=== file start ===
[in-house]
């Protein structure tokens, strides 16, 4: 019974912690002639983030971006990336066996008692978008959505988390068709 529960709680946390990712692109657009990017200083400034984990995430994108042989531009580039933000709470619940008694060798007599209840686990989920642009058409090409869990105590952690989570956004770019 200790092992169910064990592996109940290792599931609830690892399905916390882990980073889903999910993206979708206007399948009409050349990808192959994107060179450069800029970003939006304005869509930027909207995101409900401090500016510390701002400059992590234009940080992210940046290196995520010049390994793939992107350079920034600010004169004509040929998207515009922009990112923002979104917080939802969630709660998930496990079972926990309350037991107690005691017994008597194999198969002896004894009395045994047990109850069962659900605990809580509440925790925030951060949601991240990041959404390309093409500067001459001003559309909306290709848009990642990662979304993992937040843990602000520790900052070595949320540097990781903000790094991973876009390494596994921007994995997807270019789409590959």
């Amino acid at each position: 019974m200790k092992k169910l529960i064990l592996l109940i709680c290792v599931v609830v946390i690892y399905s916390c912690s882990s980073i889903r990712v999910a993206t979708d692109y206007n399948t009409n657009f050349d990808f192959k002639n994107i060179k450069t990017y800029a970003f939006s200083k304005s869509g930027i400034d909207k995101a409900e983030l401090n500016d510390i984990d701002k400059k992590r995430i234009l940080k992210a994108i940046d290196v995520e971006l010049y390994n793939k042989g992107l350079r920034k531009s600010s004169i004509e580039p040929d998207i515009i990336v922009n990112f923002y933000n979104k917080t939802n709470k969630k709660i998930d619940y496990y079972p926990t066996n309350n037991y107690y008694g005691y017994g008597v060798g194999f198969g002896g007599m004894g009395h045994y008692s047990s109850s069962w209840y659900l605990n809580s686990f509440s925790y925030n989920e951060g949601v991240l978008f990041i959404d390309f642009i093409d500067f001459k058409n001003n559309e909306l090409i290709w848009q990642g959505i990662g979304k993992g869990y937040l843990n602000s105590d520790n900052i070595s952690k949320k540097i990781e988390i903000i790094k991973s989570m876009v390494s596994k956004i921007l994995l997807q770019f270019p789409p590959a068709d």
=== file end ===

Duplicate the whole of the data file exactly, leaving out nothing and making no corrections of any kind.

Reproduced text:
[in-house]
């Protein structure tokens, strides 16, 4: 019974912690002639983030971006990336066996008692978008959505988390068709 529960709680946390990712692109657009990017200083400034984990995430994108042989531009580039933000709470619940008694060798007599209840686990989920642009058409090409869990105590952690989570956004770019 200790092992169910064990592996109940290792599931609830690892399905916390882990980073889903999910993206979708206007399948009409050349990808192959994107060179450069800029970003939006304005869509930027909207995101409900401090500016510390701002400059992590234009940080992210940046290196995520010049390994793939992107350079920034600010004169004509040929998207515009922009990112923002979104917080939802969630709660998930496990079972926990309350037991107690005691017994008597194999198969002896004894009395045994047990109850069962659900605990809580509440925790925030951060949601991240990041959404390309093409500067001459001003559309909306290709848009990642990662979304993992937040843990602000520790900052070595949320540097990781903000790094991973876009390494596994921007994995997807270019789409590959």
């Amino acid at each position: 019974m200790k092992k169910l529960i064990l592996l109940i709680c290792v599931v609830v946390i690892y399905s916390c912690s882990s980073i889903r990712v999910a993206t979708d692109y206007n399948t009409n657009f050349d990808f192959k002639n994107i060179k450069t990017y800029a970003f939006s200083k304005s869509g930027i400034d909207k995101a409900e983030l401090n500016d510390i984990d701002k400059k992590r995430i234009l940080k992210a994108i940046d290196v995520e971006l010049y390994n793939k042989g992107l350079r920034k531009s600010s004169i004509e580039p040929d998207i515009i990336v922009n990112f923002y933000n979104k917080t939802n709470k969630k709660i998930d619940y496990y079972p926990t066996n309350n037991y107690y008694g005691y017994g008597v060798g194999f198969g002896g007599m004894g009395h045994y008692s047990s109850s069962w209840y659900l605990n809580s686990f509440s925790y925030n989920e951060g949601v991240l978008f990041i959404d390309f642009i093409d500067f001459k058409n001003n559309e909306l090409i290709w848009q990642g959505i990662g979304k993992g869990y937040l843990n602000s105590d520790n900052i070595s952690k949320k540097i990781e988390i903000i790094k991973s989570m876009v390494s596994k956004i921007l994995l997807q770019f270019p789409p590959a068709d």